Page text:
Launched January 17, 2012 Sonia Shah
Overuse of antibiotics and poor sanitation in India have created a powerful new antibiotic-resistant superbug, which has spread to a dozen countries, thanks in part to medical tourism.
Launched January 4, 2012 Yochi Dreazen
U.S. officials believe Iran’s ongoing progress towards a nuclear weapon is pushing Saudi Arabia, Kuwait, Egypt and Turkey to follow suit, raising the odds of an Arab nuclear arms race.
Launched January 3, 2012 Anna Van Hollen
With the economy slowing and the peace process in stagnation, the West Bank's younger generation is at a political crossroad.
Launched December 13, 2011 Tariq Mir
A gentle, mystical form of Islam commonly practiced by millions in Kashmir is now being challenged by a much more puritanical and doctrinaire version imported from Saudi Arabia.
Launched December 7, 2011 Jina Moore, Jake Naughton
This reporting initiative partners African and US journalists to explore critical challenges in reproductive health and family planning—and what they mean for life, death and socio-economic stability.
Launched November 28, 2011 Selay Kouassi
After recent political violence divided communities, some in Ivory Coast look to local water management as a key to reconciliation, social cohesion and long-lasting peace.
Launched November 27, 2011 Jon Sawyer, Kem Knapp Sawyer
Anna Hazare, inspired by Gandhi, transformed a village—Ralegan Siddhi, his hometown. Now, 74 years old, he wants to rid his country of corruption using the same tactics of non-violent resistance.
Launched November 27, 2011 Ty McCormick
Pulitzer Center grantee Ty McCormick covers Egypt's political transformation by talking with artists who are beginning to show their creativity after years of forced self-censorship.
Launched November 22, 2011 Sara Shahriari, Noah Friedman-Rudovsky
Lake Titicaca supports hundreds of small Aymara indigenous farming and fishing towns in Peru and Bolivia, but an unchecked urban boom is contaminating the water and threatening lakeshore life.
Launched November 10, 2011 Richard Mosse
Richard Mosse is known for challenging convention on the photojournalist's role. His book Infra, with photographs of Eastern Congo, is as shocking and complex as the conflict it explores.
Launched November 4, 2011 Fred de Sam Lazaro
Famine and war have pushed tens of thousands of Somali refugees to camps along the Ethiopian border. The crisis is likely to grow worse, straining the resources of aid groups.
Launched October 27, 2011 William Wheeler, Ayman Oghanna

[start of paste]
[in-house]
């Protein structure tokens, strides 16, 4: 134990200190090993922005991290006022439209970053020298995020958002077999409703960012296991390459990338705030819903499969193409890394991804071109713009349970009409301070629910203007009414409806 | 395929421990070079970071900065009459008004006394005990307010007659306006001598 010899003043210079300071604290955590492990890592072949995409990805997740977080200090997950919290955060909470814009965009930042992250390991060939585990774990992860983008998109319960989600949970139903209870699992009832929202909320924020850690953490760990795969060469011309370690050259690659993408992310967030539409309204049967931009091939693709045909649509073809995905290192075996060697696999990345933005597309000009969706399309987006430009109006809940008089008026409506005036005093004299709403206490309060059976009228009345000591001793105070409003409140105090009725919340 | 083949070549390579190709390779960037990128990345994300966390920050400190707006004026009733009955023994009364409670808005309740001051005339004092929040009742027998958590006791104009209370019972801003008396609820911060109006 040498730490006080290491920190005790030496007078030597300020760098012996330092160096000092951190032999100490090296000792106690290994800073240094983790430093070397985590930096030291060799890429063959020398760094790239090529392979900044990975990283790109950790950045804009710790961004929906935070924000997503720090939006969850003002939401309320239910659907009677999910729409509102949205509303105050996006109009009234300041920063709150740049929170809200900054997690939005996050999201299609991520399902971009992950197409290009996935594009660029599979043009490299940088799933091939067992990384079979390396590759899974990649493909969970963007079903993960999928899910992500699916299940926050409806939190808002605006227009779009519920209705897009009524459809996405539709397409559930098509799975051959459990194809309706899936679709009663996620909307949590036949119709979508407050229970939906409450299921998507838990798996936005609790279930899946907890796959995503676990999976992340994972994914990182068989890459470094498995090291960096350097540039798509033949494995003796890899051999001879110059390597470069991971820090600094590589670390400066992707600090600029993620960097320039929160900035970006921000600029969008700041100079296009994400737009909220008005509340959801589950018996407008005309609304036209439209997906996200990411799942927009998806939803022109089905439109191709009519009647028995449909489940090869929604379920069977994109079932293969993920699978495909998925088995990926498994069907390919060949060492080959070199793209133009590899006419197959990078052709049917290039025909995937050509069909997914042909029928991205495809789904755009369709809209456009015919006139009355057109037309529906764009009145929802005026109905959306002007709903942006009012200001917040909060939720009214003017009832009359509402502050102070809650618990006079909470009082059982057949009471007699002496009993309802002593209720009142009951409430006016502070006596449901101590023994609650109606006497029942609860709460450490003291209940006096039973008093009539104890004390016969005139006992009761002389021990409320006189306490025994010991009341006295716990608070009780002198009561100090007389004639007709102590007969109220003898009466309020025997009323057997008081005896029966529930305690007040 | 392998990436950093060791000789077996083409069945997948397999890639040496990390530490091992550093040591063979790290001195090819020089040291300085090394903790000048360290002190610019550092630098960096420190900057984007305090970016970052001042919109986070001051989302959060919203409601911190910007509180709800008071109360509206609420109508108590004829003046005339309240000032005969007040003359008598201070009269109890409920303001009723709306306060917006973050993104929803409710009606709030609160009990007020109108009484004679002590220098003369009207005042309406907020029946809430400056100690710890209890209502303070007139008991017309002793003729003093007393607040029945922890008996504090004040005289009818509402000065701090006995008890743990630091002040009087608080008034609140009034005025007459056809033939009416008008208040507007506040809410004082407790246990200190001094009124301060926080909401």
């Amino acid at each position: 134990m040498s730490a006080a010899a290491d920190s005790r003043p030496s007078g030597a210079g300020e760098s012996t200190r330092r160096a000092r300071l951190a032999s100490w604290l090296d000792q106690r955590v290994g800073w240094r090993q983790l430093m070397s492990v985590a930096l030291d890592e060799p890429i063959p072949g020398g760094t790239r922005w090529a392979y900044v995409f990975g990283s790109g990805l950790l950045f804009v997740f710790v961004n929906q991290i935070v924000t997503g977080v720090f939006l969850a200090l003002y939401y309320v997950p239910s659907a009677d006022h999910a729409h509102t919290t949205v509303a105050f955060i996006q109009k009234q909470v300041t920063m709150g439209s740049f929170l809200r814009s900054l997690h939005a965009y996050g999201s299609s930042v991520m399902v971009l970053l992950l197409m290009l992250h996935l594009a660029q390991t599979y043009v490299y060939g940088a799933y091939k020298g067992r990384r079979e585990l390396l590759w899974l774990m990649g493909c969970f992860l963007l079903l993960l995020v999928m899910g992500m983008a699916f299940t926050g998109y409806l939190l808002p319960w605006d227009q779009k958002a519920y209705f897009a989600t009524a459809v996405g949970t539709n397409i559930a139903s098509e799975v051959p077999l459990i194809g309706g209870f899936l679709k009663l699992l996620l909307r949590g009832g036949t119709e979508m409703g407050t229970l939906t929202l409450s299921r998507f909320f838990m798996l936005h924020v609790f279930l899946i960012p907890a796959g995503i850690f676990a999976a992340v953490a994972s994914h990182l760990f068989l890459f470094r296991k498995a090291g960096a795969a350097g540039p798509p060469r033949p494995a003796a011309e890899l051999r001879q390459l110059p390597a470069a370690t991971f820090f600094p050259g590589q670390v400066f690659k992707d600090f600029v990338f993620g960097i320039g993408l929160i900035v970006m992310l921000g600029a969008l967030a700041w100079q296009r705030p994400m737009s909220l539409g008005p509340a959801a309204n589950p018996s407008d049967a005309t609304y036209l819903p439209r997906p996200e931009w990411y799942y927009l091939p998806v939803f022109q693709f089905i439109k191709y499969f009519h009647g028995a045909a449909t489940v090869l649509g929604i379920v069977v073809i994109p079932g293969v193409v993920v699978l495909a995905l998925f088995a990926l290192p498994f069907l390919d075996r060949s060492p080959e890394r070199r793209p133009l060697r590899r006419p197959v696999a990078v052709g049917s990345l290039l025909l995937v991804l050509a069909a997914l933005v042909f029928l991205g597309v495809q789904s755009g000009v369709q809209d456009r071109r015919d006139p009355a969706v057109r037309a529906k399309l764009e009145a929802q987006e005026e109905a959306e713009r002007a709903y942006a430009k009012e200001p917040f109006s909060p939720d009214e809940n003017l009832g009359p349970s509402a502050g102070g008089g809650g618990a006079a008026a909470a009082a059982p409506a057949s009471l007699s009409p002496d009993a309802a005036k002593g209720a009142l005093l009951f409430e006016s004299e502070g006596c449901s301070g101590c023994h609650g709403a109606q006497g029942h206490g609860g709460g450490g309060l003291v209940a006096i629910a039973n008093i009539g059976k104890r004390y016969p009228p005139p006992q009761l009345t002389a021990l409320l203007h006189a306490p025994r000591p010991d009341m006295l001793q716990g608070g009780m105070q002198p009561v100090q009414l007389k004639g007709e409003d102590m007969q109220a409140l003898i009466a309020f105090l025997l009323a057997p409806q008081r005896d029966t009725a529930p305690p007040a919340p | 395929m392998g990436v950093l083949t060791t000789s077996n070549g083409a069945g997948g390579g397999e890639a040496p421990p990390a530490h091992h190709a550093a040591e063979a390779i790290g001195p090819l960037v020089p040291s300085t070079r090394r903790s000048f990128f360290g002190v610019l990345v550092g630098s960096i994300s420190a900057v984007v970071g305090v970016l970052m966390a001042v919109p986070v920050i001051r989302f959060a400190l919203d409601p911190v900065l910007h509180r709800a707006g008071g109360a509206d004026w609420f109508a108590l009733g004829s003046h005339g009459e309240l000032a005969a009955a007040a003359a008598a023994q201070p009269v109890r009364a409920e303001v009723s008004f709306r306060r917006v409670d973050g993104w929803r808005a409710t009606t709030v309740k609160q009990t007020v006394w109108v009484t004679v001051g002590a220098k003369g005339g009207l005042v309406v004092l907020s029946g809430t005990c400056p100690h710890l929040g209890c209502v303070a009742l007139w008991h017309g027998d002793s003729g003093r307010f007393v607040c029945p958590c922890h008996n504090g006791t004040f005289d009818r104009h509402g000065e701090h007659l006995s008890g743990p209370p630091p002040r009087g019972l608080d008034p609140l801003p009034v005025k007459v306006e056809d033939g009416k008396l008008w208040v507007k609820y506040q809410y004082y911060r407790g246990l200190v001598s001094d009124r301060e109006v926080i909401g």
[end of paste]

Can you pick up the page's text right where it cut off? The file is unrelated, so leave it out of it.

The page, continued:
The revolution that toppled the regime of Col. Moammar Qaddafi brought Libya a sense of pride, hope and renewed engagement with the West, but ahead lies the challenge of building a democratic framework.
Launched October 17, 2011 Deborah Jian Lee, Sushma Subramanian
By 2020, China is expected to have 24 million more men than women, leaving the countryside filled with aging bachelors, the consequence of a gender imbalance caused by sex-selective abortions.
Launched October 12, 2011 David Enders
It has been more than eight years since the U.S. invaded Iraq and now the mission is coming to a close. What does the future hold for the people of Iraq?
Launched October 11, 2011 Julia Rendleman
This project looks at the paradox of Jamaican agriculture: an abundant supply of fish, fruits and vegetables while farmers struggle to find financial success.
Launched October 3, 2011 Jenna Krajeski
While Turkey positions itself as a model for the "moderate" Islamic world, its Kurdish "stone-throwing kids"—imprisoned as terrorists—are at a crossroads between integration and radicalization.
Launched September 29, 2011 Ameto Akpe
Abandoned water and sanitation projects deprive the people of Nigeria of a basic human right: access to clean water.
Launched September 19, 2011 David Morris
The words "surfing" and "Islam" do not generally go together. Yet in Morocco, on Islam's Western shore, surfing has become an increasingly popular sport, attracting waveriders from around the globe.
Launched September 15, 2011 Susana Seijas, Dominic Bracco II
Ciudad Juarez, across the border from El Paso, Texas, has become the murder capital of the world. Most vulnerable are Los Ninis, young men and women who earned their name from “ni estudian, ni trabajan”—those who neither work nor study.
Launched September 14, 2011 Nick Miroff
Billionaire Mexican drug mafias are muscling into Central America, undermining the region’s feeble governments and bringing violence to levels not seen since the civil wars of the 1970s and 80s.
Launched September 12, 2011 Shivam Vij
Thought by some to be irrelevant in the "new" India, caste still determines access to opportunities and defines Indian society. This project will look at the persistence of caste in this rising economic giant.
Launched September 11, 2011 Yochi Dreazen
American forces are withdrawing from Iraq, bringing a painful chapter in the history of both countries to a close while raising new questions about the shape of post-U.S. Iraq.
Launched September 2, 2011 Tecee Boley
Only 25 percent of the population has access to clean water in Liberia, but government officials claim they are working vigorously to address water sanitation issues.
Launched August 29, 2011 Fred de Sam Lazaro
In Brazil, increased access to education, information and contraception have combined to lower the birth rate by two thirds over the last five decades.